What the Experts Say
In April I wrote about the Critical Infrastructure Lab, before attending its launch party in Amsterdam.
The lab aims to create space to co-develop alternative digital infrastructural futures that center people and planet over profit and capital, by establishing a community around three infrastructural subtopics (geopolitics, standards, environment), producing a sound body of research and developing actionable policy recommendations and strategic insights.
The 2-day launch event was fantastic, and I wrote about it in a post here on the Bassetti Foundation website. My report is a series of points and take-aways from the event from my own perspective in which I try to highlight a few of the questions raised about digital infrastructure: How can we imagine people-centred infrastructure? Do we have to think in terms of infinite infrastructure? Could democratizing infrastructure be an approach? Other topics include migration research and tracking, open internet, standardization, and the role of infrastructure in conflict.
The Critical Infrastructure Lab also produced a report on the event, available to download here. This is a very different style of report, offering another overview of topics addressed, and it’s very thought provoking.
Through the link below you can download lots of interesting publications, including a working paper about a workshop carried out at a Limits 2023 event, called The Climate Crisis is a Digital Rights Crisis: Exploring the Civil-Society Framing of Two Intersecting Disasters. This is a description of a workshop about exploring the intersection of the climate crisis and digital rights, which again raises lots of questions as well as offering loads of information.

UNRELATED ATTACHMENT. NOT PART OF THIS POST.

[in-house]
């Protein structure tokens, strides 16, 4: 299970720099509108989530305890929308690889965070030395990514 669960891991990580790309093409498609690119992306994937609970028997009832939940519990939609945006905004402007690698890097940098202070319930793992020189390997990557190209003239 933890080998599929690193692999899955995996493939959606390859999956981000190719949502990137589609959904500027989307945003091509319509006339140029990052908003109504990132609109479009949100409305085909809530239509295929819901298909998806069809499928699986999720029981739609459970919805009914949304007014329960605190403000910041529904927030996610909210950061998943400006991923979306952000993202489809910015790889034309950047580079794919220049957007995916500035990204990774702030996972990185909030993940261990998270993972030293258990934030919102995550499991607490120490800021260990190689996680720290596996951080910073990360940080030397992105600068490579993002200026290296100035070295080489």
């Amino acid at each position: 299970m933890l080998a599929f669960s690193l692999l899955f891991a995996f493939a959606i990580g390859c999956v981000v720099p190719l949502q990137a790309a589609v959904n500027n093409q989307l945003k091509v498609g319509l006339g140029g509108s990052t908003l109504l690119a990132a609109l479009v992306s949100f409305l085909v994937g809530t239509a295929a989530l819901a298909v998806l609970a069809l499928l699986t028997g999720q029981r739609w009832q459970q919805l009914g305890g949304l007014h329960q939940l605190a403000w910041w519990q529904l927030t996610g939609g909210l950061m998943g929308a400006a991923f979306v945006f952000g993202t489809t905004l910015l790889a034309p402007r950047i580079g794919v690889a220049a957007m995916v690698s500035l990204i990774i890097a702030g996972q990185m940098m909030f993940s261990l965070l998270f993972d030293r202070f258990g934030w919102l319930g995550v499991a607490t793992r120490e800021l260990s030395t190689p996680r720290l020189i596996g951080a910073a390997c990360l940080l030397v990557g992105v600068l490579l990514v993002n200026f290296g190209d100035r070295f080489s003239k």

This report talks about both the material and the immaterial impact of digital infrastructures and new technologies, from mining to waste, energy consumption to water use, which are material, but also digital rights, power, justice, and surveillance. Digital infrastructures are presented as being a tool to mitigate the impact of global heating and help in climate protection, but we need to view this position more critically.
The European Union state that “digital technologies could play a key role in achieving climate neutrality, reducing pollution, and restoring biodiversity”, leading to a kind of twin transition being born. They have promoted the right to repair (technology should be repairable), ecodesign and the Circular Economy Initiative, estimating that repairable products that are thrown away create 35 million tons of waste, waste 30 million tons of resources and produce 261 million tons of greenhouse gas emissions in the EU every year.
And the production and life cycle of these goods sits within trade and political relationships that have existed since colonial times, raw materials taken from developing economies, used in wealthy economies, with the waste finding its way to other developing economies.
The Limits 2023 community dashboard offers lots of other papers too.
There is a lot to take from these documents, it’s thought provoking stuff and it is all open access.